The study of the neurophysiology of high strain rate nerve injury
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The study of the mechanism of traumatic brain injury (TBI) processes at the cellular level is vital to obtain characterization of nerve cell damage after mechanical deformation. This understanding is needed to find feasible therapeutic targets for mechanically damaged neurons. To study the cellular level of TBI damage, development of a new in vitro cellular model of TBI might be done to simulate in vivo cellular TBI. In this research, two studies were performed: (1) the design and construction of an in vitro cell stretching device to mechanically injure cells and (2) the characterization of the molecular and cellular level of the TBI mechanism. The cell stretching device design allows for the precise control of cell strain and duration of stretching cells such that TBI can be mimicked. Analysis of the cellular and molecular level mechanisms of TBI in the proposed in vitro model might help in the design of therapeutic strategies for the treatment of TBI. Our proposed mechanism of injury due to TBI is as follows: after the cell is stretched, a cellular signaling molecule is released to activate the cellular signaling pathway. The activated cell signal may activate kinases which phosphorylate proteins and initiate new protein synthesis. Newly phosphorylated and synthesized proteins may activate the apoptotic process. Using a variety of pharmacological agents, one could block steps in the hypothesized mechanism and examine the effect of those agents on downstream cellular processes and cell apoptosis. For example, the inhibitions of calcium transport, protein synthesis, and caspases were performed to examine the initial activation of the signaling pathway and the role of both in the apoptosis process. Proteomics of TBI may help the understanding of the mechanism of TBI related protein expression. This work will contribute to the discovery of new therapeutic targets and better treatments for TBI.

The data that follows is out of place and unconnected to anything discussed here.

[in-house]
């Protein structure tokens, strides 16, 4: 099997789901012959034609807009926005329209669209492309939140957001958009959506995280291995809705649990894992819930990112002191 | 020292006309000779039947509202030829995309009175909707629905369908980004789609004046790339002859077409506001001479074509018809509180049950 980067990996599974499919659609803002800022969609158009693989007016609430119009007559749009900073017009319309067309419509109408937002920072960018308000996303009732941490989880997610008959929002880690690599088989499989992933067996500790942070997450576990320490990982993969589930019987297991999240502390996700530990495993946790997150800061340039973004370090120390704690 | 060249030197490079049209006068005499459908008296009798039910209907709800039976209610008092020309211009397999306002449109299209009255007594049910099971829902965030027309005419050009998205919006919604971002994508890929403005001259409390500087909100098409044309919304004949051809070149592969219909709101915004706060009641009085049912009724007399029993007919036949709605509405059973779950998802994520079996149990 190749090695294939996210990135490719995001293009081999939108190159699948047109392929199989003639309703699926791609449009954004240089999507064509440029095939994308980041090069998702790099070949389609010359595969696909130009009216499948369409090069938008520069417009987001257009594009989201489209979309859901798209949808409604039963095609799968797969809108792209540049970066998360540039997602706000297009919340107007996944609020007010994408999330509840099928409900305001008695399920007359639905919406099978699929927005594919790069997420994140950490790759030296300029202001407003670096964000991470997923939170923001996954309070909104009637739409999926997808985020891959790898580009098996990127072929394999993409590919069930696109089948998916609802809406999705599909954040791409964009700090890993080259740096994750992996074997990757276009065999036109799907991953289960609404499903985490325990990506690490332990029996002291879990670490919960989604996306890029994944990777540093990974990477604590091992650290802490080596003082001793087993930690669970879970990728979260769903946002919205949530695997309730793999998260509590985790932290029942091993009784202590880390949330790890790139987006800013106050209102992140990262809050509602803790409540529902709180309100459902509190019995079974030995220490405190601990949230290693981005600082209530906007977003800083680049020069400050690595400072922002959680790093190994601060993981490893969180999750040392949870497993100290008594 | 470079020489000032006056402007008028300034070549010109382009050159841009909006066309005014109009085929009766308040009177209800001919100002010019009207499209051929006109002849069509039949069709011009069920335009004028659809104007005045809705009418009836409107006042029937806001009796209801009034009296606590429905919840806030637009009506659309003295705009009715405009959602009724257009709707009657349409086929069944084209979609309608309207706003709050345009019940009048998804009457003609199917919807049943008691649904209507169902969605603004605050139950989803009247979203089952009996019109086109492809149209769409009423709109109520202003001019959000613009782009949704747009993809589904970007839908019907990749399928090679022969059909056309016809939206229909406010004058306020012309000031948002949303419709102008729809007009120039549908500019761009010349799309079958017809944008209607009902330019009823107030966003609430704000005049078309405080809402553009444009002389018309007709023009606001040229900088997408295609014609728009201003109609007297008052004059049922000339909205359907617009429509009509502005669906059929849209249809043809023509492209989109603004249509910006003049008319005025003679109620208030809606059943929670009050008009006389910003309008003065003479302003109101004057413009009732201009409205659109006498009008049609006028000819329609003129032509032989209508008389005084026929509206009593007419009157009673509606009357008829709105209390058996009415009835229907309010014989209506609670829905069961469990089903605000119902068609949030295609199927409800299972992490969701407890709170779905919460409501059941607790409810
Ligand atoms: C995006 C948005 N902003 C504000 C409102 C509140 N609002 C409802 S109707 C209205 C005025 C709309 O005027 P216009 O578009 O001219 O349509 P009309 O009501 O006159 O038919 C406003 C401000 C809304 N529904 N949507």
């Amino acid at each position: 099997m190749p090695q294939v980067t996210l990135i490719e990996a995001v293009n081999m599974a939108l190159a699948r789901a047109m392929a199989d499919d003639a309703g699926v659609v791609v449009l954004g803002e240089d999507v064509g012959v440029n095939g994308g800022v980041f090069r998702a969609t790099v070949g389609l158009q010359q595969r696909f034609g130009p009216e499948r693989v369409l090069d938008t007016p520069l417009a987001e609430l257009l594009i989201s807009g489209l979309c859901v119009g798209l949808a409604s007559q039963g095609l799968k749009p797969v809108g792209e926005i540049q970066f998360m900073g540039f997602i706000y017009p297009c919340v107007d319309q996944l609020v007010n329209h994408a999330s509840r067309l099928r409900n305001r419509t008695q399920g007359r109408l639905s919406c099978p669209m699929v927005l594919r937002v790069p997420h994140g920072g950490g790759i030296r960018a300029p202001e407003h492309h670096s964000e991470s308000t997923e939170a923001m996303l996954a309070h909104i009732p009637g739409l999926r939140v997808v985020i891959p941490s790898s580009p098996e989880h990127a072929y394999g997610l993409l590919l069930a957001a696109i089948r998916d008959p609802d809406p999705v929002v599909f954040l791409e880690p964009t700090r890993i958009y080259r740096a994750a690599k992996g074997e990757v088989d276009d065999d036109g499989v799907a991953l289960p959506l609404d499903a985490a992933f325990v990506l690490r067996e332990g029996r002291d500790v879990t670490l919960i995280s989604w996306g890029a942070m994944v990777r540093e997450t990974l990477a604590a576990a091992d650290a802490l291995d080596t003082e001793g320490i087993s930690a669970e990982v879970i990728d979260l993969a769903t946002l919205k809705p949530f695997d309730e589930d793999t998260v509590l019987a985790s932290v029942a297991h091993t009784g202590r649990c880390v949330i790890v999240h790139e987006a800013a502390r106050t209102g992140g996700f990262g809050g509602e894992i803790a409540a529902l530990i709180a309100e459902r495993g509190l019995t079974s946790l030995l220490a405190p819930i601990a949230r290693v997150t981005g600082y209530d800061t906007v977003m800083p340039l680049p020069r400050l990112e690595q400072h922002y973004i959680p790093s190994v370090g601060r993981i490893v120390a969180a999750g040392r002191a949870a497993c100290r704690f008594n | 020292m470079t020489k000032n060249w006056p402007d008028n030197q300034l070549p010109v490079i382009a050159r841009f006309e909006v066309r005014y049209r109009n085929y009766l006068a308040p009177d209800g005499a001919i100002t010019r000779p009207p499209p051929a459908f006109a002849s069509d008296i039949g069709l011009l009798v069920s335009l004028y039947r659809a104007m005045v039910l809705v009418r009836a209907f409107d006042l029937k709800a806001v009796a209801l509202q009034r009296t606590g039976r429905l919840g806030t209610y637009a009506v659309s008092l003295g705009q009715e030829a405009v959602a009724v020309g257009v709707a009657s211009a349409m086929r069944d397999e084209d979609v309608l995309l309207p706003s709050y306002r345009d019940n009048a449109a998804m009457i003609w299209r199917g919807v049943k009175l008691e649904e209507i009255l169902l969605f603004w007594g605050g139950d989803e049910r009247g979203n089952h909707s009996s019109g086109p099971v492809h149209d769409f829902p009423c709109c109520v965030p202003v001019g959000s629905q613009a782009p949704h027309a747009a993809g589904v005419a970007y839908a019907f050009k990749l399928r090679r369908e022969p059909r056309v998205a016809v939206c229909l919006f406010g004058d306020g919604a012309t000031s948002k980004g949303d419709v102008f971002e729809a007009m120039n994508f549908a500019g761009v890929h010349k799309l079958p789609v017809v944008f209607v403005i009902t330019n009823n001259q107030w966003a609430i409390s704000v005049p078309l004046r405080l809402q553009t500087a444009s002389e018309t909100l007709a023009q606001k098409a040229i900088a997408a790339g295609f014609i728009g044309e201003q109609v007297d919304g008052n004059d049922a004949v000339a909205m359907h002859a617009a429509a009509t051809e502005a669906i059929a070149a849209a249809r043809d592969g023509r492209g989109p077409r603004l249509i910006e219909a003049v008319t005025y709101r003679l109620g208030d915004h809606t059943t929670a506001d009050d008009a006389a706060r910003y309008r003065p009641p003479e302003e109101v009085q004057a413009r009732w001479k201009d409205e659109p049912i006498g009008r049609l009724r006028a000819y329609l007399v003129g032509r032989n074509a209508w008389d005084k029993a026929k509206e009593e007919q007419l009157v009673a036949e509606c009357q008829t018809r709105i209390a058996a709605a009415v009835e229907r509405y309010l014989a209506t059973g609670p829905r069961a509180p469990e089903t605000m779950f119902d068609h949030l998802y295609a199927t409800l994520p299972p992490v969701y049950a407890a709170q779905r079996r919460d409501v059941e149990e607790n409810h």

Yang, In Hong (2003). The study of the neurophysiology of high strain rate nerve injury. Doctoral dissertation, Texas A&M University. Texas A&M University. Available electronically from